The long sunny border - which really isn't very long and the term 'sunny' comes complete with poetic license if last year is anything to judge by!  It is what one might call a summer border, plenty of summer flowering perennials which not only look good but also attractive to bees and other pollinators.  Rightly or wrongly, I don't choose many native plants but do aim for a selection which are considered 'beneficial'.  I do try to make sure that the pollinators are catered for!  It is presently a sea of green with a few dots of colour here and there.  Late spring/Early summer colour in this border comes by way of creeping phlox.

Phlox subulata
Amazing Grace
Phlox subulata
Emerald Cushion
Phlox subulata

Garden stalwart - Aquilegia are just beginning to flower, the deeper colours of Purple Emperor and Black Barlow alongside a self seeded pink variety.
Aquilegia at end of May

Semiaquilegia Sugar Plum Fairy

Semiaquilegia Sugar Plum Fairy a smashing little 'mingler' - billed as short lived, I was quite surprised to see these come through winter successfully.  Cirsium, Allium and hardy geraniums will take over soon enough!

Still on the sunny side of the garden, one of my garden 'late starters' - not just this year but every year.  I will never complain about that fact.  To it's benefit - the fact that it buds late means it misses any late frost.  Cornus alternifolia Argentea (Pagoda Dogwood) is a favourite shrub in the garden.  My specimen is just a baby and it will be many years before it really makes a statement.    

Cornus alternifolia Argentea
Elsewhere in the sunnier borders Peony buds are fattening, Aconitums are reaching skyward, Astrantia are on the verge of flowering and many more waiting on the side lines.  Woodland cranesbill, Geranium sylvaticum Album tucked behind the peonies has just made it for a May time flowering.

Geranium sylvaticum Album

Over to the shadier side of the garden -

In the little yellow and white border outside my back door - the cowslips, drumstick primula and Primula vulgaris have now gone over but just before the golden Physocarpus opulifolius (Ninebarks) takes over for summer,  Doronicum orientale Little Leo is providing food for the tiniest of pollinators and oddly enough untouched by slugs thus far!

The wildlife pond is situated on the shadier side of the garden.  Flowering now in the pond is this wildflower, Cardamine Pratensis, commonly known as Cuckoo Flower - tiny little pollinators do enjoy this one!  Being that it is a small pond, probably considered more of a puddle than a pond - most plants would be very invasive.  Acorus also grows there, a tight reign will be needed.    

Growing in the pond
Cardamine Pratensis
Hostas, ferns and Astilbe are gearing up as I write - Polygonatum multiflorum, a british native grows at the rear of the pond.  Despite being stocked with tadpoles last year - the frogs that emerged have thus far failed to make an appearance.  We do have frogs in the area - they are often seen at night and I get quite sad that they haven't shown an interest in my pond.  One day they will come or so I keep telling myself!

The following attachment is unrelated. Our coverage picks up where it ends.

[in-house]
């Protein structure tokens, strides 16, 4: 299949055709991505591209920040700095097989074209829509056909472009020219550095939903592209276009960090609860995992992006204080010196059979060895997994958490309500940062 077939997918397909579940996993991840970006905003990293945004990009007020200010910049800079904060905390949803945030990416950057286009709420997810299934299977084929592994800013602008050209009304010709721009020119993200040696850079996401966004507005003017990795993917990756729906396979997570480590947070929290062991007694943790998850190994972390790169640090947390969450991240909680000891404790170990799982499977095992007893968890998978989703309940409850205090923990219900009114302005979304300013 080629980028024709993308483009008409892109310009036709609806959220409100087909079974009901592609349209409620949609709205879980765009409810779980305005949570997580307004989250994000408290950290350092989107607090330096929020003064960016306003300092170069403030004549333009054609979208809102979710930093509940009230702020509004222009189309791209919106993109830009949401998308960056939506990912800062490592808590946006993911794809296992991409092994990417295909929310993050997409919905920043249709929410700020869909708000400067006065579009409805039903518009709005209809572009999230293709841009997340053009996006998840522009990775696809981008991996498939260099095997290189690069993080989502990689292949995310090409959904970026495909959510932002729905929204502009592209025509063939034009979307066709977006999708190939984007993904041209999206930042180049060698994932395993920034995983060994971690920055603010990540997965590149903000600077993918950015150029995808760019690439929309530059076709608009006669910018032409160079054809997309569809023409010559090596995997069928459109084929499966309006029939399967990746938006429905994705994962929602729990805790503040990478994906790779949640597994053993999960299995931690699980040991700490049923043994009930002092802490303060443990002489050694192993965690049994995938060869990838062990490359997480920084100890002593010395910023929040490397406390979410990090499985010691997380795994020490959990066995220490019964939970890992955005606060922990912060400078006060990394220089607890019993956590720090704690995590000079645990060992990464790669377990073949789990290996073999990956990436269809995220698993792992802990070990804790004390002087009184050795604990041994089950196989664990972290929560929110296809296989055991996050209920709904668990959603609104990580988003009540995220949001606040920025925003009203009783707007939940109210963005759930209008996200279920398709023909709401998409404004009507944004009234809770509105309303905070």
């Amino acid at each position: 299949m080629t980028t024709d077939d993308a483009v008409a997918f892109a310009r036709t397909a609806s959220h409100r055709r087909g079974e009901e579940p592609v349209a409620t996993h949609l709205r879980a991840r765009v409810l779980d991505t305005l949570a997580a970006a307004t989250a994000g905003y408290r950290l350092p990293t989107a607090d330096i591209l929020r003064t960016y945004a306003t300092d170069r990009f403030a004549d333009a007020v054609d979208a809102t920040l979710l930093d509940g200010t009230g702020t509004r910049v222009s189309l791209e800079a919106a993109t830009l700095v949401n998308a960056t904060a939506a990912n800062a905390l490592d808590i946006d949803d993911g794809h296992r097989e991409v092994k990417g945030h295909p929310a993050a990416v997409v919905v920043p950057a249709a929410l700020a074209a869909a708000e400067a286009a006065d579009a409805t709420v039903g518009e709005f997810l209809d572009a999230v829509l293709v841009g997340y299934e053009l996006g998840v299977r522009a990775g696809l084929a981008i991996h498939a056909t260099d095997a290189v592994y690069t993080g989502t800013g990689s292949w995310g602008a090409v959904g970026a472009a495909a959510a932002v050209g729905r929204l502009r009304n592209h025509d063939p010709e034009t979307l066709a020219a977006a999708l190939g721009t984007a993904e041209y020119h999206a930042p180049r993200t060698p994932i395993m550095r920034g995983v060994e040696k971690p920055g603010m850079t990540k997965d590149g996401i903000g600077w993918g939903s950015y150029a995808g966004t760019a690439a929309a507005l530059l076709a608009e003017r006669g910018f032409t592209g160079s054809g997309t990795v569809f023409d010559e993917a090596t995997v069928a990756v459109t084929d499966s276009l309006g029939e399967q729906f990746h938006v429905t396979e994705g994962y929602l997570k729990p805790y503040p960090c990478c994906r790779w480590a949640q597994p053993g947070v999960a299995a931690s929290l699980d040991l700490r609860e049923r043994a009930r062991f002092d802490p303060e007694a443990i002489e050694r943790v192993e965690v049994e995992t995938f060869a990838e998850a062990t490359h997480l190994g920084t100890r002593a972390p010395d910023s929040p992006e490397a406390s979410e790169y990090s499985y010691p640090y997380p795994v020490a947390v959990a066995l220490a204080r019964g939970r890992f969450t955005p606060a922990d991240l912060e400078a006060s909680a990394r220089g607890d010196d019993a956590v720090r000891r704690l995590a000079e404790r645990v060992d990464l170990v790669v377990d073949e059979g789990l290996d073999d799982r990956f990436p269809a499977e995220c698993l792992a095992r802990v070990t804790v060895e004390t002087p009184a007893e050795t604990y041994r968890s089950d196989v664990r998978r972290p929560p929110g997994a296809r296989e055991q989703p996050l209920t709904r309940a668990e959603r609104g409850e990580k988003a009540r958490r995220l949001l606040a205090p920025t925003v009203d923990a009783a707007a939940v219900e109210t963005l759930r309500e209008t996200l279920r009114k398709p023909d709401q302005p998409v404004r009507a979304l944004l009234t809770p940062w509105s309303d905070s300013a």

Polygonatum multiflorum

Ajuga Burgundy Glow
A couple of Rhododendrons flower  - a good few weeks later than they would normally.  Other residents on the shadier side - namely Pieris, Leucothoe and Camelllia are all putting on new growth, yet have failed to flower.  Interesting that no flowers have been produced - they are all healthy and happy enough.  I'd be interested if any of you experienced gardeners had any thoughts on this?

Rhododendron Red Jack
grows as a standard
Unnamed Rhododendron
A nice delicate colour

Acer palmatum Orange Dream

Hydrangeas are still generally leafless twigs and are adding no value to the garden at the moment. I've removed one of the to make room for a little Japanese Acer, a supermarket purchase a couple of years ago.  I feel it is now time for it to embrace the big wide world and make it on it's own.   
Acer palmatum 'Orange Dream' might one day become a lovely sized tree - currently only just over 1 foot tall - my hopes and expectations exceed it present stature!   

Let's take a walk down the side path.  My side garden is long and really quite narrow - it does not allow for layers of planting, especially where the shrubs grow.  The fact that the shrubs are quite young - I can, for now, enjoy a few perennials dotted in the gaps between them.  Also in the side border, 2 Camellias failed to flower.  I am attempting to train one to a fan shape on the fence.  I have not been rewarded with blooms.  There's always next year, isn't there?
It's not all doom and gloom down the side path though.

At the top end, nearest the back door - Acer palmatum Crimson Queen.  My favourite and oldest Japanese Acer.  I've been the keeper of this beautiful little tree for 17 years.  Flanked by a couple of young Pieris, Flaming Silver to the left and Forrest Flame to the right.
A closer look
Aquilegia spring magic and Dicentra spectabalis bloom in the background, the foliage of Hostas and Japanese Holly Ferns will take over when those are finished.
Epimedium and Heuchera foliage fill the gaps around Dicentra eximia King of Hearts - Hosta Halcyon and Hart's Tongue fern are shoehorned in!
Just out of shot Shuttlecock fern, Polypodium and Dryopteris are unfurling - Cortusa mattholia, a new addition this spring are about to flower and should make their debut in June's Bloom Day.

Magnolia Stellata - as shown in my last Wordless Wednesday Blog looked as if it was only going to produce a solitary flower.  I'm surprised and delighted that it delivered a couple more this week.  Try as I might though - I'm just not getting that fragrance!!
Moving swiftly along a pastel pink Rhododendron is beginning to bloom it's heart off.  I think the Rhododendrons really benefited from the wet summer last year - they are or have been putting on a great display this year. A couple of self sown Aquilegia are flowering.

I am on a week's annual leave from work, dare I say it that I intend to take it easy this week.  I've a few little chores to do in and around the garden - nothing major, she says!!  I hope the nice weather continues, it's been so long, I've almost forgotten what it's like to eat al fresco!

I'd like to end my month review with a question.....

I am hoping that amongst you - we have a lily grower or two!  Can anyone offer an id of what kind of lillies both these plants are.  The top one - I suspect is an asiatic lily (white flower) and the bottom one came as a gift without a label.  The foliage on both are quite different and am unsure what conditions they would prefer.  
Flowering Augus 2012
White Lily Foliage

Unknown Lily 
Over too you lily growers!

That's about it for now but before I go - I thought I'd share a picture with you.  This is Chip - one of my 3 cats.  He loves spending sunny afternoons in the shade of the Acer tree.  Of all my cats, he is the scardy cat - afraid of everything, even his shadow!   

Thank you for visiting and I hope you enjoyed!  I'm off now to see what you've all been up to!